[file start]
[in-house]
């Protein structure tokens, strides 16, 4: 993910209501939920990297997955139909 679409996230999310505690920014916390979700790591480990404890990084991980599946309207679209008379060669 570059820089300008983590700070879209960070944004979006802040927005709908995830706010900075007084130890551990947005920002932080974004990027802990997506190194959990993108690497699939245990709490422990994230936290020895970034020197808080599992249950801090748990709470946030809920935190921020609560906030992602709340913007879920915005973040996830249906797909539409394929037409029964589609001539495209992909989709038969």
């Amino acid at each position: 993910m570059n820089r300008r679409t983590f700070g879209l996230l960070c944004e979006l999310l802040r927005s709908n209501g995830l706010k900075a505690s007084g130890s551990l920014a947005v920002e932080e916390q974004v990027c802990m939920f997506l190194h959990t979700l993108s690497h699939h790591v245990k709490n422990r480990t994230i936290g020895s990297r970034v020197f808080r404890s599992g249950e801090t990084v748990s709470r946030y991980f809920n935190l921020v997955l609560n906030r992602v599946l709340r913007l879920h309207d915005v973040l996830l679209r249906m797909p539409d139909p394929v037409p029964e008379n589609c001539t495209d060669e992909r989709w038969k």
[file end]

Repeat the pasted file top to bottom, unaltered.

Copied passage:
[in-house]
């Protein structure tokens, strides 16, 4: 993910209501939920990297997955139909 679409996230999310505690920014916390979700790591480990404890990084991980599946309207679209008379060669 570059820089300008983590700070879209960070944004979006802040927005709908995830706010900075007084130890551990947005920002932080974004990027802990997506190194959990993108690497699939245990709490422990994230936290020895970034020197808080599992249950801090748990709470946030809920935190921020609560906030992602709340913007879920915005973040996830249906797909539409394929037409029964589609001539495209992909989709038969």
């Amino acid at each position: 993910m570059n820089r300008r679409t983590f700070g879209l996230l960070c944004e979006l999310l802040r927005s709908n209501g995830l706010k900075a505690s007084g130890s551990l920014a947005v920002e932080e916390q974004v990027c802990m939920f997506l190194h959990t979700l993108s690497h699939h790591v245990k709490n422990r480990t994230i936290g020895s990297r970034v020197f808080r404890s599992g249950e801090t990084v748990s709470r946030y991980f809920n935190l921020v997955l609560n906030r992602v599946l709340r913007l879920h309207d915005v973040l996830l679209r249906m797909p539409d139909p394929v037409p029964e008379n589609c001539t495209d060669e992909r989709w038969k």